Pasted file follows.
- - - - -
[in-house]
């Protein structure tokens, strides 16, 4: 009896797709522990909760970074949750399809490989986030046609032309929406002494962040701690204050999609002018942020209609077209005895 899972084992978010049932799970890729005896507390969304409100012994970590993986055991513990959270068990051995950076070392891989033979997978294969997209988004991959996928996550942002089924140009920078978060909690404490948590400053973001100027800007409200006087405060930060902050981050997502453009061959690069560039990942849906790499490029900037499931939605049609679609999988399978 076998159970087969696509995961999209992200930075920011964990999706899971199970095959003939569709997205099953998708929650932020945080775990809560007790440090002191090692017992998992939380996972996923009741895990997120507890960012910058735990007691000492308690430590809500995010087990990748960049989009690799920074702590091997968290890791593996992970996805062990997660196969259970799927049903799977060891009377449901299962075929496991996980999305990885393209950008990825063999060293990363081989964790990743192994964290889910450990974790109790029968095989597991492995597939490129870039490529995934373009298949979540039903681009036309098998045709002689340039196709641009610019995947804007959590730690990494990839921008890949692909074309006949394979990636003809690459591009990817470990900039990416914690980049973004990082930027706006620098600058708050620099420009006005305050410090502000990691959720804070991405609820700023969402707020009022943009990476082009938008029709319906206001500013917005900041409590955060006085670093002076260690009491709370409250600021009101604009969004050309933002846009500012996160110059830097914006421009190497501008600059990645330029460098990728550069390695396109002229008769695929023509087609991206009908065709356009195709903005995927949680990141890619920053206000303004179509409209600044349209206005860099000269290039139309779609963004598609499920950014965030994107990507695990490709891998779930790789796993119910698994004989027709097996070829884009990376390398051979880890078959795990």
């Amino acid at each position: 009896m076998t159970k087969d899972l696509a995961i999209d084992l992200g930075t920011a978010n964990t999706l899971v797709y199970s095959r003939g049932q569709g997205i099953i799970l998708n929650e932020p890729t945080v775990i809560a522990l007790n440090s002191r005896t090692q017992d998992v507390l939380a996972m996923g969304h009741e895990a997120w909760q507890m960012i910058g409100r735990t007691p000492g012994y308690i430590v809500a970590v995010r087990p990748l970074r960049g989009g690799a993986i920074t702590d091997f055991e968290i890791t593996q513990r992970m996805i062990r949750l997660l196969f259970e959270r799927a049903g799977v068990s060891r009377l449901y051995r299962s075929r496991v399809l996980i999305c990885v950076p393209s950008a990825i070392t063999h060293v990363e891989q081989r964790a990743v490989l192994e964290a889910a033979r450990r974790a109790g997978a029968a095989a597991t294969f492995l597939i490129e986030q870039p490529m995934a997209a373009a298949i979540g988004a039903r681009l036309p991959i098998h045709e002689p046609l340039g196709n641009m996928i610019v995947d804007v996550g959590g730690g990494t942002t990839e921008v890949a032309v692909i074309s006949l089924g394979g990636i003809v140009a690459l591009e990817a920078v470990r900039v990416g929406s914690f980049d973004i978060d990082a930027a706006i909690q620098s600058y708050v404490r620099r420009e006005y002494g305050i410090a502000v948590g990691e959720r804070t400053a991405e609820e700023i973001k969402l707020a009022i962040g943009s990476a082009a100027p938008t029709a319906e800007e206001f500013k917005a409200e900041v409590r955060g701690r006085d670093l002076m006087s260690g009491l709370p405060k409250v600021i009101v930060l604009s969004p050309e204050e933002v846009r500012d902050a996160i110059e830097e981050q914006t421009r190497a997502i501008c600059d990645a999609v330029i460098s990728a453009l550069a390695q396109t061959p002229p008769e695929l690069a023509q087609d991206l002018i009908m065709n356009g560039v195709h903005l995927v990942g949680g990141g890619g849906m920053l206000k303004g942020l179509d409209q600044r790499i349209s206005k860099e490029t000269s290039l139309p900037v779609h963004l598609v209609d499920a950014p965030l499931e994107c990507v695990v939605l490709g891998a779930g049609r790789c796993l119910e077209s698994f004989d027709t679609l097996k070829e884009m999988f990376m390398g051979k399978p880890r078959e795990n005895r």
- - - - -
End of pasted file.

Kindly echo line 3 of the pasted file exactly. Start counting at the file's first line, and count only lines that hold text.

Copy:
């Amino acid at each position: 009896m076998t159970k087969d899972l696509a995961i999209d084992l992200g930075t920011a978010n964990t999706l899971v797709y199970s095959r003939g049932q569709g997205i099953i799970l998708n929650e932020p890729t945080v775990i809560a522990l007790n440090s002191r005896t090692q017992d998992v507390l939380a996972m996923g969304h009741e895990a997120w909760q507890m960012i910058g409100r735990t007691p000492g012994y308690i430590v809500a970590v995010r087990p990748l970074r960049g989009g690799a993986i920074t702590d091997f055991e968290i890791t593996q513990r992970m996805i062990r949750l997660l196969f259970e959270r799927a049903g799977v068990s060891r009377l449901y051995r299962s075929r496991v399809l996980i999305c990885v950076p393209s950008a990825i070392t063999h060293v990363e891989q081989r964790a990743v490989l192994e964290a889910a033979r450990r974790a109790g997978a029968a095989a597991t294969f492995l597939i490129e986030q870039p490529m995934a997209a373009a298949i979540g988004a039903r681009l036309p991959i098998h045709e002689p046609l340039g196709n641009m996928i610019v995947d804007v996550g959590g730690g990494t942002t990839e921008v890949a032309v692909i074309s006949l089924g394979g990636i003809v140009a690459l591009e990817a920078v470990r900039v990416g929406s914690f980049d973004i978060d990082a930027a706006i909690q620098s600058y708050v404490r620099r420009e006005y002494g305050i410090a502000v948590g990691e959720r804070t400053a991405e609820e700023i973001k969402l707020a009022i962040g943009s990476a082009a100027p938008t029709a319906e800007e206001f500013k917005a409200e900041v409590r955060g701690r006085d670093l002076m006087s260690g009491l709370p405060k409250v600021i009101v930060l604009s969004p050309e204050e933002v846009r500012d902050a996160i110059e830097e981050q914006t421009r190497a997502i501008c600059d990645a999609v330029i460098s990728a453009l550069a390695q396109t061959p002229p008769e695929l690069a023509q087609d991206l002018i009908m065709n356009g560039v195709h903005l995927v990942g949680g990141g890619g849906m920053l206000k303004g942020l179509d409209q600044r790499i349209s206005k860099e490029t000269s290039l139309p900037v779609h963004l598609v209609d499920a950014p965030l499931e994107c990507v695990v939605l490709g891998a779930g049609r790789c796993l119910e077209s698994f004989d027709t679609l097996k070829e884009m999988f990376m390398g051979k399978p880890r078959e795990n005895r």